“[Jesus prayed] I ask not only on behalf of these [his disciples], but also on behalf of those who will believe in me through their word, that they may all be one. As you, Father, are in me and I am in you, may they also be in us, so that the world may believe that you have sent me. The glory that you have given me I have given them, so that they may be one, as we are one, I in them and you in me, that they may become completely one, so that the world may know that you have sent me and have loved them even as you have loved me.” (John 17:20-23)
If all we can say about God is what has been handed on to us from others, then our conversation is going to be lacking in any real conviction. If all we can say about ourselves is what we experience directly, our conversation is going to be lacking in any real depth. Instead, our thoughts about who God is and who we are must be informed by experience and revelation and the traditions of the Church and Scripture. Only then can we have a full picture. And the picture we see of God and of us is a mirror image. It is an image of relationship.
If you close your eyes and imagine God, what do you see in your mind’s eye? For many people, something kin to Santa Claus comes to mind. Let’s be clear: God is not an old man in the sky who gives you gifts if you’re good and gives you coal if you’re bad.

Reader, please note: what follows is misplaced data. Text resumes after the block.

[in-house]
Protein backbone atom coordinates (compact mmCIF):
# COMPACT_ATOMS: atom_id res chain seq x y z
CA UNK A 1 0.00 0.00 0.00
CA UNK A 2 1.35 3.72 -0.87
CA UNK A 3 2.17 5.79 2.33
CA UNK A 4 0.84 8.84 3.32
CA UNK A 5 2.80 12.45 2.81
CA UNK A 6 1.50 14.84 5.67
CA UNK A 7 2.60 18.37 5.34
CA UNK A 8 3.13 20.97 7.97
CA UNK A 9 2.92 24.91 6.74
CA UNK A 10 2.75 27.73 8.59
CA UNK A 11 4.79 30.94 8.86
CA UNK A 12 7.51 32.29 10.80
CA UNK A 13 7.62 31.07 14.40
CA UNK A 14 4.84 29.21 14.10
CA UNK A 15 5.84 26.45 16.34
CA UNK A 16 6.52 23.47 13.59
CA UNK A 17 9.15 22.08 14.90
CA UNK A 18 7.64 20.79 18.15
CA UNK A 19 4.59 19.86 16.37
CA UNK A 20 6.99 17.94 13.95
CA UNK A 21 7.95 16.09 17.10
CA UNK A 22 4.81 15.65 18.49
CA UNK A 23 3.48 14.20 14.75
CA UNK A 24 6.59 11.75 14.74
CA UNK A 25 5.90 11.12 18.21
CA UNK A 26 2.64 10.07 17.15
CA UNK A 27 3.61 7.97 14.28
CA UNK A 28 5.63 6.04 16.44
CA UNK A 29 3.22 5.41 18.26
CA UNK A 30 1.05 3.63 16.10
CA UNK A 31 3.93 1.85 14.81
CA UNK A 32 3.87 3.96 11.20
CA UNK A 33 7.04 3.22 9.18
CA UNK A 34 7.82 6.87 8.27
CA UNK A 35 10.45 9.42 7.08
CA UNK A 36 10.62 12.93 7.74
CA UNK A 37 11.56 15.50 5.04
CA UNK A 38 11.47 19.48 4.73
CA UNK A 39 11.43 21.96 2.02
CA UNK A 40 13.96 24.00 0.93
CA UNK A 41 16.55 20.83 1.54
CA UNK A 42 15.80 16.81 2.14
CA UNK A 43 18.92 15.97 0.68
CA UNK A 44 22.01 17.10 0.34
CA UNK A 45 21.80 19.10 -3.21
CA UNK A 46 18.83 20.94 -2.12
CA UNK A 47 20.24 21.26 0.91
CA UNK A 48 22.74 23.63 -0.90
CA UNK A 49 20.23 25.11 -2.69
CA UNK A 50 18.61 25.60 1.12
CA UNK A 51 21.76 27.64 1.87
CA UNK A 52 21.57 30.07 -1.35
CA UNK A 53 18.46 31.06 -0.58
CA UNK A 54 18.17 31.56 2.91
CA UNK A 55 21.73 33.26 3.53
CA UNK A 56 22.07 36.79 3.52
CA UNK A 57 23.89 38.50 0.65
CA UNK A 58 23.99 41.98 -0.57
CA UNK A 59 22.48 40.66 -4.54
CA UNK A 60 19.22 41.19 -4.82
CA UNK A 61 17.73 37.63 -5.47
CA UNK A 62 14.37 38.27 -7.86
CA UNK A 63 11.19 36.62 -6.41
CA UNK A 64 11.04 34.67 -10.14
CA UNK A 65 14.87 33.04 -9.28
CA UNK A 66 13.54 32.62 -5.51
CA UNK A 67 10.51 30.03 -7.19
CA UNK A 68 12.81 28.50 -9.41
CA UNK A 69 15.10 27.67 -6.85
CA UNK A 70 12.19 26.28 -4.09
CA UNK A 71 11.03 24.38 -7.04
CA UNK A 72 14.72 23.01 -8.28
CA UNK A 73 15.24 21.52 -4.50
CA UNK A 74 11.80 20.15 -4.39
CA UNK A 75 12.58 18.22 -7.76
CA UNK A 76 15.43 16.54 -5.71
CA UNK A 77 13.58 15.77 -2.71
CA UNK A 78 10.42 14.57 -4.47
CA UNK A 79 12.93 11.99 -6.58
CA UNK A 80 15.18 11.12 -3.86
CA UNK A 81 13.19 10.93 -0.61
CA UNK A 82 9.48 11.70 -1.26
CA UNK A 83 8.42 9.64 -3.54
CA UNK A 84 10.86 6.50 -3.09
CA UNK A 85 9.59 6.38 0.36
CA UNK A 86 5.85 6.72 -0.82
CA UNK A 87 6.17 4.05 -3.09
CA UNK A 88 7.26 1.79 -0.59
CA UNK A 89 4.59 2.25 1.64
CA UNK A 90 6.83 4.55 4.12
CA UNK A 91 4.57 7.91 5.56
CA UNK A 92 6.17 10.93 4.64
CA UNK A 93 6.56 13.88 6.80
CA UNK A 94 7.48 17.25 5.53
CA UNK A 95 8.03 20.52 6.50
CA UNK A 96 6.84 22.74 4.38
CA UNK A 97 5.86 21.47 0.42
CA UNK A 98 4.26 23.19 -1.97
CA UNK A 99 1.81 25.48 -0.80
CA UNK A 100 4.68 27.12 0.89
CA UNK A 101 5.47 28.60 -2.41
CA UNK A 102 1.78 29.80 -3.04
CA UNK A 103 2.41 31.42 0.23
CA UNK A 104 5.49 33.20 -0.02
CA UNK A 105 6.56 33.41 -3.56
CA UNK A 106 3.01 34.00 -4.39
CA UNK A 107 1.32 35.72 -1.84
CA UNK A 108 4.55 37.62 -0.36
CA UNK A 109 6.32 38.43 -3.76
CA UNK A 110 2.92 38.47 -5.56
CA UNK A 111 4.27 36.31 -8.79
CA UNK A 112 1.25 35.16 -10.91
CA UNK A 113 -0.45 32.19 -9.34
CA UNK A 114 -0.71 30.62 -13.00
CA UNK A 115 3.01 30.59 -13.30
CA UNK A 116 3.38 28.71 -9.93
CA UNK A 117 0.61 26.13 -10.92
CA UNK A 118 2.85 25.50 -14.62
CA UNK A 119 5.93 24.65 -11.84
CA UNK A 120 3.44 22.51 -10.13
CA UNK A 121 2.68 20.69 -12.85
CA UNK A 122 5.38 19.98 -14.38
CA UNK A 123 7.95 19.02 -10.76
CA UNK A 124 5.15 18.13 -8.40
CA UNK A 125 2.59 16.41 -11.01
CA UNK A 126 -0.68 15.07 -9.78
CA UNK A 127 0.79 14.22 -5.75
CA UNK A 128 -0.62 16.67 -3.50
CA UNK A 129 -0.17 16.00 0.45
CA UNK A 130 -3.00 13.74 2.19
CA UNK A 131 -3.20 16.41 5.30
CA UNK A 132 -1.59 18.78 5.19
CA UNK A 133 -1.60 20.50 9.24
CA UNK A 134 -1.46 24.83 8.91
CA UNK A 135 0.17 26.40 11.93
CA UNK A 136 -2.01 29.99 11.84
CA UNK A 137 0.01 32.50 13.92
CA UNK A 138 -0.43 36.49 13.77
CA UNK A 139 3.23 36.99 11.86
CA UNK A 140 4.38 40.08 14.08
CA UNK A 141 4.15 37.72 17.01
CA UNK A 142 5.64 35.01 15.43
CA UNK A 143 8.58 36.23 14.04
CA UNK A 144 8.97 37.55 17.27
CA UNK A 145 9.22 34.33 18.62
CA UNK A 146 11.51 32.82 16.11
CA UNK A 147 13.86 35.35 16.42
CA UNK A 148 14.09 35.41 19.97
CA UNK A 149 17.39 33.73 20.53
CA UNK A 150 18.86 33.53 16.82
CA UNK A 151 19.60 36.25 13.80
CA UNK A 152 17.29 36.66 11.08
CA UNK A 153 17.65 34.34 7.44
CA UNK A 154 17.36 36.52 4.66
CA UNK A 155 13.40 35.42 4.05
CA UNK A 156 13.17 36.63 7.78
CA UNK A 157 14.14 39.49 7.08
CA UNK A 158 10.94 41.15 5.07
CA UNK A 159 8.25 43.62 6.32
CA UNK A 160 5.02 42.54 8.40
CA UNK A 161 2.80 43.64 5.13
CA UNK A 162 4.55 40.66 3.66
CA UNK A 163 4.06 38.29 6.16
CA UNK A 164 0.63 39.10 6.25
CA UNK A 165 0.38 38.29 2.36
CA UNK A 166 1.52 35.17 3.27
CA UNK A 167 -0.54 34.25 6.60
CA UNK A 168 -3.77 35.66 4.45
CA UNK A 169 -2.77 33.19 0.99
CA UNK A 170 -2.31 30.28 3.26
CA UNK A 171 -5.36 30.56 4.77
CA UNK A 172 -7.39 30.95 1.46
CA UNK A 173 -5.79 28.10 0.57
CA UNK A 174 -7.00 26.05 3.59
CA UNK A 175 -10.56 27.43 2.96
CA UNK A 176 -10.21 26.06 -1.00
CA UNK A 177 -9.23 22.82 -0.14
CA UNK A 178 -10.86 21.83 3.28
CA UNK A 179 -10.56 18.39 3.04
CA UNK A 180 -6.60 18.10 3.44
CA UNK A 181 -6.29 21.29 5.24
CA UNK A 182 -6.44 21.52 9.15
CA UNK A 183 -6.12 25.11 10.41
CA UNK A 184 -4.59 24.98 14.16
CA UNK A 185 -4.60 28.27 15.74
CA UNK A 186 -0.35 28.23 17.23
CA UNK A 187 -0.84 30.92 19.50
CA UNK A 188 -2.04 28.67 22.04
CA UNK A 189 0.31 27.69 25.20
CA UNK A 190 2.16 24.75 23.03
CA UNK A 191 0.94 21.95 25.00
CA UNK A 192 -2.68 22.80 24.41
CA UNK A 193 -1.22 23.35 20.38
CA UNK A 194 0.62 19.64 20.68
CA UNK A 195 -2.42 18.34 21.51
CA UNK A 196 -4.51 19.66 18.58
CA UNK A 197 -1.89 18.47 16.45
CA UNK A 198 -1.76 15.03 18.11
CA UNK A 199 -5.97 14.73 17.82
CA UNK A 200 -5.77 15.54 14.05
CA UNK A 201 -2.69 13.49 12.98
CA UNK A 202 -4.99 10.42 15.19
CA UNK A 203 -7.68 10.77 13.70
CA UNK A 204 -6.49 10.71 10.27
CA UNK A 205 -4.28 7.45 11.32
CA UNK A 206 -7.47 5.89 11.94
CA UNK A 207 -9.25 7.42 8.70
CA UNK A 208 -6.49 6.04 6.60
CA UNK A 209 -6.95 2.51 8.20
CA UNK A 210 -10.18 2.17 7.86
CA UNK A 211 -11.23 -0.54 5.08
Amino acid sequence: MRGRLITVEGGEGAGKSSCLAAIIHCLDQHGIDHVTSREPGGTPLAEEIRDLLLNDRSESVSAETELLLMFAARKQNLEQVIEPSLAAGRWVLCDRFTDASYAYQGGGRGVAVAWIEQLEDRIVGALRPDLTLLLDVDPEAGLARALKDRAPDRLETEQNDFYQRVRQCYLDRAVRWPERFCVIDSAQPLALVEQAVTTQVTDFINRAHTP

Rev. Dr. Dave Koppel, a former pastor and mentor of mine, told me that when someone says to him “I don’t believe in God,” he replies with: “Tell me about the God you don’t believe in, because I probably don’t believe in that God either.” Too many people have been disappointed, hurt, turned-off, or just fed up with a God of their own making, never having consciously experienced the God of reality.
God is primarily relationship. We feel that in the best parts of our society. We say we believe this when we recite the Apostle’s or Nicene Creeds, but in practice we don’t know what to do with a God that is not a singular, unmoving, unchanging, all-controlling deity. When we buy into a picture of God that is not relationship, we need to admit that we are no longer believing in the God that Jesus Christ embodied and proclaimed with his teachings and life.
John quoted Jesus’ prayer above in his gospel account; John summed up Jesus’ revelation of God even more succinctly in his epistle by saying bluntly: “God is love” (1 John 4:8). In the love poured out and reciprocated by the three Persons of the Trinity, we are invited to participate. We are interdependent and unique because we are a mirror image of the Divine.
Cody Nygard, Director of Discipleship and Connection